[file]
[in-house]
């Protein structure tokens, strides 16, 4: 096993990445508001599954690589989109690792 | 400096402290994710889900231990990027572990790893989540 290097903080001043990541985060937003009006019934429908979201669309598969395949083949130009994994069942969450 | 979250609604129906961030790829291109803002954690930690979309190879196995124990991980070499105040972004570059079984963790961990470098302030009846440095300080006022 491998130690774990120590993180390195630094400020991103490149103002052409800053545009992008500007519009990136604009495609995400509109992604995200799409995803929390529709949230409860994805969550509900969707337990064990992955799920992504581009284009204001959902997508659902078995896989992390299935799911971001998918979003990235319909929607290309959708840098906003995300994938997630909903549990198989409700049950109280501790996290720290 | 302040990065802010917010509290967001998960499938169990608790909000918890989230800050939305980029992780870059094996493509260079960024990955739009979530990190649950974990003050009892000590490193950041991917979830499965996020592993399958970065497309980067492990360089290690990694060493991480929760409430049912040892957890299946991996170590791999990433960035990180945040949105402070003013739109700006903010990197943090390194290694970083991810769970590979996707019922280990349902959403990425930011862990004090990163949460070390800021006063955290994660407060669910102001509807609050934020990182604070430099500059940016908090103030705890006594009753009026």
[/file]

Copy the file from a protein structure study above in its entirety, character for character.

[in-house]
């Protein structure tokens, strides 16, 4: 096993990445508001599954690589989109690792 | 400096402290994710889900231990990027572990790893989540 290097903080001043990541985060937003009006019934429908979201669309598969395949083949130009994994069942969450 | 979250609604129906961030790829291109803002954690930690979309190879196995124990991980070499105040972004570059079984963790961990470098302030009846440095300080006022 491998130690774990120590993180390195630094400020991103490149103002052409800053545009992008500007519009990136604009495609995400509109992604995200799409995803929390529709949230409860994805969550509900969707337990064990992955799920992504581009284009204001959902997508659902078995896989992390299935799911971001998918979003990235319909929607290309959708840098906003995300994938997630909903549990198989409700049950109280501790996290720290 | 302040990065802010917010509290967001998960499938169990608790909000918890989230800050939305980029992780870059094996493509260079960024990955739009979530990190649950974990003050009892000590490193950041991917979830499965996020592993399958970065497309980067492990360089290690990694060493991480929760409430049912040892957890299946991996170590791999990433960035990180945040949105402070003013739109700006903010990197943090390194290694970083991810769970590979996707019922280990349902959403990425930011862990004090990163949460070390800021006063955290994660407060669910102001509807609050934020990182604070430099500059940016908090103030705890006594009753009026």